Author Topic: Special Topics in Literature and Books and Things of that Nature  (Read 14392 times)

Junior

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Special Topics in Literature and Books and Things of that Nature
« on: December 08, 2009, 07:09:36 PM »
Like the Random movie/tv threads, but more hoity toity.

I was talking in class yesterday about authenticity in literature. I don't really think it's super important as long as the story is good and the ideas compelling. For example, in a book about Native Americans (which happened to be our topic of discussion), I don't care if a detail is off when the author is talking about a certain ritual, especially if the changing of the detail is important to the characters or plot or whatever.

Do you agree?
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oneaprilday

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Re: Special Topics in Literature and Books and Things of that Nature
« Reply #1 on: December 08, 2009, 07:51:38 PM »
Define "authenticity" in literature. There are different kinds, aren't there?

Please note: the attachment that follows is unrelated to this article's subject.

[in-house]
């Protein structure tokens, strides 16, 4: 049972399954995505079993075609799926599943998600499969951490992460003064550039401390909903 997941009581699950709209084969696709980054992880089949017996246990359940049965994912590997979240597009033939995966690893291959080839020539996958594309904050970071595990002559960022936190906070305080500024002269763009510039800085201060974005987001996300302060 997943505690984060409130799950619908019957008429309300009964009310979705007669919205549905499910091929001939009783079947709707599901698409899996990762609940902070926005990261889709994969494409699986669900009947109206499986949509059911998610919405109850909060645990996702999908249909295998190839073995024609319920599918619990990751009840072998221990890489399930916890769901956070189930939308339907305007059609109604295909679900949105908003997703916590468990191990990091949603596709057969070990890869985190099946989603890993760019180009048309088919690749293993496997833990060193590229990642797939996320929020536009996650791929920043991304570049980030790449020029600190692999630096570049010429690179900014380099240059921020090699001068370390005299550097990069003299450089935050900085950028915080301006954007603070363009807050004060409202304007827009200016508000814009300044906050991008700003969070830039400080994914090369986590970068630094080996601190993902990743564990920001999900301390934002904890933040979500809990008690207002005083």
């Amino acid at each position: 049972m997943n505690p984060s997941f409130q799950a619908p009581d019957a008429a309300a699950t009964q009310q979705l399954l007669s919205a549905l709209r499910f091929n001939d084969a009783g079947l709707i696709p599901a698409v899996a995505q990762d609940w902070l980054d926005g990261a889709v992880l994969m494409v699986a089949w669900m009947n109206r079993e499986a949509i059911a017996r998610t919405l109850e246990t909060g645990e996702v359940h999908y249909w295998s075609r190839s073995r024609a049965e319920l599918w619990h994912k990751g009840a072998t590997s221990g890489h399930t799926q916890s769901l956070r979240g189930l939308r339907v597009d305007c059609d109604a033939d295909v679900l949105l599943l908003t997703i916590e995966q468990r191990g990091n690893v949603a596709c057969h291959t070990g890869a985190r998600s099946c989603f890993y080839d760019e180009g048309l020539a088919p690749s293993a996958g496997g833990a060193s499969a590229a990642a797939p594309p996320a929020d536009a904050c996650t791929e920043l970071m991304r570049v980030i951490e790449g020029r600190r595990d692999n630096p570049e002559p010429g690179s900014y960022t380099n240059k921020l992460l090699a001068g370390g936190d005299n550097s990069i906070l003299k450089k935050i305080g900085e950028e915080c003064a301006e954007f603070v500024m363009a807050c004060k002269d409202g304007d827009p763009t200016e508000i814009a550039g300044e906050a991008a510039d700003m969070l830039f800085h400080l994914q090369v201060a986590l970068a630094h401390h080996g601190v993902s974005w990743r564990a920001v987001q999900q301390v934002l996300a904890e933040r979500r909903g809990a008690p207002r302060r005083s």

For a character or plot to be authentic, an author may have to change something else.

Junior

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Re: Special Topics in Literature and Books and Things of that Nature
« Reply #2 on: December 08, 2009, 07:58:48 PM »
Well, we were talking about authenticity to a certain culture, I guess. The jumping off point was Walk Two Moons, a story about a Native American family written by a white woman. We began by talking about whether an author should or should not be able to write about an ethnicity or group of people that they weren't a part of. I quickly dismissed this by pointing out that if this were the case we wouldn't have half of Shakespeare's work (Romeo and Juliet, Hamlet...), so we moved on to the idea of getting a culture "right", the details of a ritual or myth or whatever.
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saltine

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Re: Special Topics in Literature and Books and Things of that Nature
« Reply #3 on: December 08, 2009, 09:35:23 PM »
Cultures are a tricky topic. It can exploitative to use another culture's "oddities" or differences to sell your books, if that's the hook into the story.

 
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Re: Special Topics in Literature and Books and Things of that Nature